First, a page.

SirRembocodina's blog

By SirRembocodina, history, 10 months ago, translation, In English

In this thread it is shown how to go though all the submasks of a given mask without extra space or time. I needed to do the same thing for the overmasks, but I did not find anything. Based on the formula mask ^ (~mask) = -1, my brother gave me this code:

    for (int over = (1 << n) - 1; over > 0; over = ((over - mask - 1) & ~mask) + mask) {
        cout << over << " ";
    }

It really works. But can I simplify it, so it could be easier remembered during the contest?

 
 
 
 
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10 months ago, # |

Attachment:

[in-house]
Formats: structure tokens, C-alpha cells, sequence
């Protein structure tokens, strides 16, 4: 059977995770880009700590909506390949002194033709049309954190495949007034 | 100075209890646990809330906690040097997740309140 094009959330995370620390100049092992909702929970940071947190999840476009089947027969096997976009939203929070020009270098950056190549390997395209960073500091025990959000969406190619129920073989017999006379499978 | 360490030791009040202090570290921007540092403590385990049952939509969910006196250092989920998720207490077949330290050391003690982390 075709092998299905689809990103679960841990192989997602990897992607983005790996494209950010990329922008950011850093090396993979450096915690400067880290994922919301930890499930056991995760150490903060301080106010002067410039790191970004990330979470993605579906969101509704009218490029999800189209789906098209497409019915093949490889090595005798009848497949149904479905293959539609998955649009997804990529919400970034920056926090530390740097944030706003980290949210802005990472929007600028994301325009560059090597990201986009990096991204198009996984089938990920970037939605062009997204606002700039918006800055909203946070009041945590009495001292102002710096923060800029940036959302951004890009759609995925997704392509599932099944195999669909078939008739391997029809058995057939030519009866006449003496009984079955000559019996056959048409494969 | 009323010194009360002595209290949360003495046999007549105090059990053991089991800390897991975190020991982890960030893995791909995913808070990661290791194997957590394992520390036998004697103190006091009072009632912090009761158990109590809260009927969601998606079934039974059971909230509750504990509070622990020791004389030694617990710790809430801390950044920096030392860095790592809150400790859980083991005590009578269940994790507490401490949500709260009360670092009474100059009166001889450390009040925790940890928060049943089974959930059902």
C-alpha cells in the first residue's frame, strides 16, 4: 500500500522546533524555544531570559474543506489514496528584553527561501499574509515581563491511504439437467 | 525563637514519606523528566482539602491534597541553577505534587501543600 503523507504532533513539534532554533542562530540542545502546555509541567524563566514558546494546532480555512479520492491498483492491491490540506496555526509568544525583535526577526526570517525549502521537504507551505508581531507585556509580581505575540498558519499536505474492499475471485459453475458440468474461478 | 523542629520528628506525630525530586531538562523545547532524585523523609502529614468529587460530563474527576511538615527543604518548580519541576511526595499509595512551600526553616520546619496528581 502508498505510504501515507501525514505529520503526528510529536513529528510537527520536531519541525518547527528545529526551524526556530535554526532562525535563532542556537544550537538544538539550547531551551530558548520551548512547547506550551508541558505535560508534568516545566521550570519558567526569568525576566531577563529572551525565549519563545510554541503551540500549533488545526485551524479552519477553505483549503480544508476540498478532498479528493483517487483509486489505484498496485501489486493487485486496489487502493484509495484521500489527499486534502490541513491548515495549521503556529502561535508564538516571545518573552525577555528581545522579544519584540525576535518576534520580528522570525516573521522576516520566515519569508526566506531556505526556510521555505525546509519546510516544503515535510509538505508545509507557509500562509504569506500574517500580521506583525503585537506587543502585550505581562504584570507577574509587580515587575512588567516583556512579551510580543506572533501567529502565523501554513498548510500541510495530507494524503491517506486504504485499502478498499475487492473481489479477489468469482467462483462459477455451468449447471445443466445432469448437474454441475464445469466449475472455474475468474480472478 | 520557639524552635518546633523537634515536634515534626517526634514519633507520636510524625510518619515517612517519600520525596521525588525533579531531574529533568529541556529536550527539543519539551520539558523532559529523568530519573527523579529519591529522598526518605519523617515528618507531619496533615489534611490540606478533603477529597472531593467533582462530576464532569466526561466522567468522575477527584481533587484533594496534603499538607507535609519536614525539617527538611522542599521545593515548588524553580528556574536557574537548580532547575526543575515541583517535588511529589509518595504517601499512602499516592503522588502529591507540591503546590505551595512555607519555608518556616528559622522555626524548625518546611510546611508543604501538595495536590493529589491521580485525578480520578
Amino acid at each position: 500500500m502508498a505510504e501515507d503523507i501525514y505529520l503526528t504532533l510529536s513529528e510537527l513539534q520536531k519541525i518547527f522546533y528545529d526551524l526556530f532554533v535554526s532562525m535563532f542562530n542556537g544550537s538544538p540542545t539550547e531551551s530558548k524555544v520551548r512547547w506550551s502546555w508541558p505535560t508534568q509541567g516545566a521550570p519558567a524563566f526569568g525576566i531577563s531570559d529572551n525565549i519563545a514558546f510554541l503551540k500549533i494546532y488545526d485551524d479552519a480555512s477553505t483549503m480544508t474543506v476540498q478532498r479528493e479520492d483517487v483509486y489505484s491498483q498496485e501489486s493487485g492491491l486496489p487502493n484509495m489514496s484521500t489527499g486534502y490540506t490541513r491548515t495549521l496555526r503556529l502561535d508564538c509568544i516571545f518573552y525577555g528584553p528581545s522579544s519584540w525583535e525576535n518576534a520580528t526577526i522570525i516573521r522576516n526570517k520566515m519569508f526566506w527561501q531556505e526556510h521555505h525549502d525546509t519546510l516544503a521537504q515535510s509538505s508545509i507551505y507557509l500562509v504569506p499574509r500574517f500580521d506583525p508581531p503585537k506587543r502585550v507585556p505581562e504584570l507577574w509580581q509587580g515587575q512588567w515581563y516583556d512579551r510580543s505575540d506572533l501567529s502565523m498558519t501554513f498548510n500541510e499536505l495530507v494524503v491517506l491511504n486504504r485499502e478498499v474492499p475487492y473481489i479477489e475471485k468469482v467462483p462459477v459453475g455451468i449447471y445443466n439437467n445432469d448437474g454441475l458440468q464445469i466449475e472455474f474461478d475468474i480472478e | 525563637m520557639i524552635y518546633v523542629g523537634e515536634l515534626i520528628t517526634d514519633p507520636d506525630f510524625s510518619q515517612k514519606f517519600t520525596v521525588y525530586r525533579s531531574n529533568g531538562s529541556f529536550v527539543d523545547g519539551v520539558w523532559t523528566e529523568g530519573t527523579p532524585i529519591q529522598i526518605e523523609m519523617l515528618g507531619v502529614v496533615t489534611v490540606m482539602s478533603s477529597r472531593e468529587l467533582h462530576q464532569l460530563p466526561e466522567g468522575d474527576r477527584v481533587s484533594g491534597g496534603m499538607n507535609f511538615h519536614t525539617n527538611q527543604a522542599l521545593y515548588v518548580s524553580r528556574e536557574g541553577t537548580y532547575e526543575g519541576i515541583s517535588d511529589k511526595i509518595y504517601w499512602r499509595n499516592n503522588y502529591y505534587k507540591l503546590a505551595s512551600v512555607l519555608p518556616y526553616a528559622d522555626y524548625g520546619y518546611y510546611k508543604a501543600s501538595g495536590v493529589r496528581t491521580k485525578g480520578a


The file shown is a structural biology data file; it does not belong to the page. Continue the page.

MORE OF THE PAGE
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for (int mask = need; mask < (1 << n); mask = (mask + 1) | need) {

}
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10 months ago, # |
  Vote: I like it +80 Vote: I do not like it

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10 months ago, # |
  Vote: I like it +11 Vote: I do not like it

you want the overmasks of $$$S$$$ (i.e.: the masks of which $$$S$$$ is submask). I think it's the same as the NOT ($$$\text{~}$$$) of submasks of $$$\text{~} S$$$. Correct me if I'm wrong.

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5 weeks ago, # |
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